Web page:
Shoulder osteoarthritis is a painful condition which can affect any of the joints making up the shoulder girdle. Eventually it results in the wearing away of the cartilage in the joint.
The shoulder girdle contains three joints. One is the glenohumeral joint which connects the glenoid (or shoulder socket) and the humerus (the upper arm bone which ends in the humeral head or ball). The others are related to the collarbone (clavicle);the sternoclavicular or SC joint is where the clavicle meets the breastbone (sternum) and the acromioclavicular or AC jointis where the clavicle meets a part of the shoulder blade called the acromion.
Arthritis most commonly affects either the larger glenohumeral joint or the smaller AC joint both. It can be primary, where the cause is due to a mechanical problem in the joint leading to excessive ‘wear and tear’, or secondary to another problem such as a severe injury.
Types of arthritis and what causes them
Primary osteoarthritis: Thanks to researchers in Switzerland, we know now that the most cases of primary glenohumeral osteoarthritis is due to subtle variations in the shape of the shoulder bones which affects the biomechanics of how the joint functions.
Over the course of many years these slight differences result in the large shoulder muscles putting excess strain on the cartilage of the joint.The cartilage in the joint starts to break down, causing the bones to begin rubbing together. The bone surface expands to reduce the pressure, producing spurs of bone called osteophytes.
Eventually small cracks develop in the surface of the bone through which joint fluids leaks into the bone causing bone cysts. The age at which a person develops arthritis is dependent on how much their bone structure differs from the average; the more the variation the sooner they will develop osteoarthritis.
The biomechanical reasons for primary AC Joint arthritis are less well defined, but it is much more common in men who do manual work or a lot of heavy overhead lifting. It is due to damage to the cartilage in the AC joint where the collarbone (clavicle) and shoulder blade (scapula) meet. As the cartilage wears down, the bones can no longer move smoothly against each other and they may start to rub. Bony spurs and cysts form around the joint. Read about AC injuries here.
Secondary osteoarthritis: This is where the breakdown of cartilage in the joint has been caused by a defined and identifiable reason. One reason is inflammatory arthritis, of which the most common form is rheumatoid arthritis. This is an unfortunate disorder where elements in the bloodstream deposit in joints and attack the lining of the joint. The intense inflammation results in cartilage damage and osteoarthritis. It tends to affect both shoulders symmetrically with a generally normal biomechanical bone structure. Sometimes shoulder arthritis is the first presentation of inflammatory arthritis. It is important for a doctor to recognise this as further treatment may be available from a Rheumatologist to prevent the same happening to the other joints in the body.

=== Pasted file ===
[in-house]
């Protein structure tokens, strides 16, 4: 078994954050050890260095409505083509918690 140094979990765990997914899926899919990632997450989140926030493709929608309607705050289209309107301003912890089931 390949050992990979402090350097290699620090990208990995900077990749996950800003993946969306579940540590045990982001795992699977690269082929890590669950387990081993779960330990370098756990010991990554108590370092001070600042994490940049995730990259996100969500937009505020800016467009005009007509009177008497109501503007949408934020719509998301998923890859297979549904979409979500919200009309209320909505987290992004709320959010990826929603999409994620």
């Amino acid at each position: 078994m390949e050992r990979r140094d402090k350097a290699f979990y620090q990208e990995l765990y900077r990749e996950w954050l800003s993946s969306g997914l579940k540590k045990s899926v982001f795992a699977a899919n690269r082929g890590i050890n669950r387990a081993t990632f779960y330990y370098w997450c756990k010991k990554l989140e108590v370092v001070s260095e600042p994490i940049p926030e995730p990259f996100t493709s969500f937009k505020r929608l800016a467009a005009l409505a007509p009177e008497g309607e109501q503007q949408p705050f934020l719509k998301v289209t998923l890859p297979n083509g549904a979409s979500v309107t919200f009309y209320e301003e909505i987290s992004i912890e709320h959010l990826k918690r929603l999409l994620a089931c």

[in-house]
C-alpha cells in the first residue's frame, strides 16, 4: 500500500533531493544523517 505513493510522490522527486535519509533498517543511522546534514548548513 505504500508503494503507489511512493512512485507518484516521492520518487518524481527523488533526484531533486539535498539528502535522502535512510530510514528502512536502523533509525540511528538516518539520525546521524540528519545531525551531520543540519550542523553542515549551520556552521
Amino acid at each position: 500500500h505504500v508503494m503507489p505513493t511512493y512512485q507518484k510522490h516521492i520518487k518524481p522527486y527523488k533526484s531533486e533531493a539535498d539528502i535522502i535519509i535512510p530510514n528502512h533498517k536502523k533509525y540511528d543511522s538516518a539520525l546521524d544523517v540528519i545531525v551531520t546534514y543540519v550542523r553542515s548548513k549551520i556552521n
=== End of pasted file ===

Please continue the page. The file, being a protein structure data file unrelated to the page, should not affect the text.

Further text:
Another common cause is rotator cuff tear arthropathy. The rotator cuff is a group of four tendons and muscles that keep the shoulder stable within its socket. In some patients if a rotator cuff tear is left untreated for a long time the shoulder joint becomes extremely unbalanced and causes excessive wear to the cartilage at the top of the joint, resulting in osteoarthritis. Read about the causes of rotator cuff tears and what you can do about it here.
Avascular Necrosis is caused by disruption to the blood supply of the humeral head which may be due to disease, injury or other causes. Loss of blood supply causes the bone supporting the cartilage to die resulting in an irregular joint surface resulting in wearing away of the cartilage. It has a long list of causes but the most common is a severe fracture affecting the ball of the humerus. Equally, even if avascular necrosis does not occur, if the fracture does not heal in a smooth anatomical way then post-traumatic osteoarthritis can occur for the same reason.
Symptoms of shoulder arthritis
Although the type of shoulder arthritis varies, the symptoms are similar although they can differ in severity depending how advanced the condition is. Common symptoms include:
- Pain in the front, side or back of the shoulder which can sometimes extend to the neck, elbow, wrist and hand. The pain is often worse at night and the shoulder may become increasingly weak. Carrying heavy objects or exercising can exacerbate it.
- Stiffness in the shoulder joint which may reduce the joint’s natural movement and function.
- Crepitus, which is a sensation of grinding, clicking or cracking. The shoulder can sometimes lock up.
What to do about shoulder arthritis
If you are experiencing any of these symptoms it is important to get a proper diagnosis. Although there is no cure for arthritis, there are treatments that might help to slow the development of the disease or ease the symptoms. However, surgery may be the only way to treat more advanced arthritis.
Non-surgical treatments for less advanced arthritis include exercises to increase movement and flexibility, painkilling medication and lifestyle changes. You may also be able to have an injection into your shoulder to reduce pain and inflammation.
If you have been diagnosed with a rotator cuff injury or you have symptoms that suggest you might have torn your rotator cuff, contact us to discuss your diagnosis and the treatment options most suitable for you.